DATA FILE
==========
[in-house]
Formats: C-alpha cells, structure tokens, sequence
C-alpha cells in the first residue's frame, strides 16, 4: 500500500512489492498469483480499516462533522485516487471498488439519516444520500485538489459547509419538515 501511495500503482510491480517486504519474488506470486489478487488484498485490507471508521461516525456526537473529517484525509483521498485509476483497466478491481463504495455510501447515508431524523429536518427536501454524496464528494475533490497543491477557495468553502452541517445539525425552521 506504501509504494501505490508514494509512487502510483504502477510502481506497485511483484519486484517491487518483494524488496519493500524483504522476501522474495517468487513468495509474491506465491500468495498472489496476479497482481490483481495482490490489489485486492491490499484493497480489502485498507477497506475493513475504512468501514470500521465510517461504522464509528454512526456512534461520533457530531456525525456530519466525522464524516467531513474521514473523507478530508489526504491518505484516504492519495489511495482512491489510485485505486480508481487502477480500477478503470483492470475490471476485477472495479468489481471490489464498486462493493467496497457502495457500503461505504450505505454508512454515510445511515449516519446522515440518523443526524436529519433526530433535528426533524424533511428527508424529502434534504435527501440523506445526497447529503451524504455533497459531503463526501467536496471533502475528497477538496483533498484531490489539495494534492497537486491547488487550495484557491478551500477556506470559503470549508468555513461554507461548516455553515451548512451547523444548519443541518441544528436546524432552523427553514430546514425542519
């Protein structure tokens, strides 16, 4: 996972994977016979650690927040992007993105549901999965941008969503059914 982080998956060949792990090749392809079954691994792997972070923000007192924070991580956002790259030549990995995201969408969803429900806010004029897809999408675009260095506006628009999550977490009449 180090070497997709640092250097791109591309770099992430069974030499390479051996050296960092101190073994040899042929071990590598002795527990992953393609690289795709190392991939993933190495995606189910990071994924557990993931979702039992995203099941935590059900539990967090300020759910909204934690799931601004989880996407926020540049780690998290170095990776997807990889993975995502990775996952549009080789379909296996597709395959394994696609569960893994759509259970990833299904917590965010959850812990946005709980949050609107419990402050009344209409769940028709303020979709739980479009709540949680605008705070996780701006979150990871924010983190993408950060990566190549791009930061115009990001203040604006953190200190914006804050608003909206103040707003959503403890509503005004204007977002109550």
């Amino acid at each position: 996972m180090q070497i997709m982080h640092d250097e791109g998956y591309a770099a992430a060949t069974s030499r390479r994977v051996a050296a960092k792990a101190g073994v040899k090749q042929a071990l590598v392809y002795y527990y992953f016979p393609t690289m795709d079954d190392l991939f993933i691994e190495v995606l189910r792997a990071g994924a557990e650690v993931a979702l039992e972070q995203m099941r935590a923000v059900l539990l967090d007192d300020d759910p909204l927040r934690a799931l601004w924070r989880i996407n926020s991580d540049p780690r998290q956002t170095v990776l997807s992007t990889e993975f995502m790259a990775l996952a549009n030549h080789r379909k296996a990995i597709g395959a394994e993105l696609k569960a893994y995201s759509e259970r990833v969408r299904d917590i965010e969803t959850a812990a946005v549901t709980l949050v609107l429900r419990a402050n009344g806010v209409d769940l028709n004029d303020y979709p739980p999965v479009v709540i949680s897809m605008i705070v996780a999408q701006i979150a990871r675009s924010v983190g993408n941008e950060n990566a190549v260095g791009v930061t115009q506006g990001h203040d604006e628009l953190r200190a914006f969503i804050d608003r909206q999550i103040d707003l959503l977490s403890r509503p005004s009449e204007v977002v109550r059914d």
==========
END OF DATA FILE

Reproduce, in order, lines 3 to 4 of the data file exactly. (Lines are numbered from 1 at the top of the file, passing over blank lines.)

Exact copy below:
C-alpha cells in the first residue's frame, strides 16, 4: 500500500512489492498469483480499516462533522485516487471498488439519516444520500485538489459547509419538515 501511495500503482510491480517486504519474488506470486489478487488484498485490507471508521461516525456526537473529517484525509483521498485509476483497466478491481463504495455510501447515508431524523429536518427536501454524496464528494475533490497543491477557495468553502452541517445539525425552521 506504501509504494501505490508514494509512487502510483504502477510502481506497485511483484519486484517491487518483494524488496519493500524483504522476501522474495517468487513468495509474491506465491500468495498472489496476479497482481490483481495482490490489489485486492491490499484493497480489502485498507477497506475493513475504512468501514470500521465510517461504522464509528454512526456512534461520533457530531456525525456530519466525522464524516467531513474521514473523507478530508489526504491518505484516504492519495489511495482512491489510485485505486480508481487502477480500477478503470483492470475490471476485477472495479468489481471490489464498486462493493467496497457502495457500503461505504450505505454508512454515510445511515449516519446522515440518523443526524436529519433526530433535528426533524424533511428527508424529502434534504435527501440523506445526497447529503451524504455533497459531503463526501467536496471533502475528497477538496483533498484531490489539495494534492497537486491547488487550495484557491478551500477556506470559503470549508468555513461554507461548516455553515451548512451547523444548519443541518441544528436546524432552523427553514430546514425542519
């Protein structure tokens, strides 16, 4: 996972994977016979650690927040992007993105549901999965941008969503059914 982080998956060949792990090749392809079954691994792997972070923000007192924070991580956002790259030549990995995201969408969803429900806010004029897809999408675009260095506006628009999550977490009449 180090070497997709640092250097791109591309770099992430069974030499390479051996050296960092101190073994040899042929071990590598002795527990992953393609690289795709190392991939993933190495995606189910990071994924557990993931979702039992995203099941935590059900539990967090300020759910909204934690799931601004989880996407926020540049780690998290170095990776997807990889993975995502990775996952549009080789379909296996597709395959394994696609569960893994759509259970990833299904917590965010959850812990946005709980949050609107419990402050009344209409769940028709303020979709739980479009709540949680605008705070996780701006979150990871924010983190993408950060990566190549791009930061115009990001203040604006953190200190914006804050608003909206103040707003959503403890509503005004204007977002109550």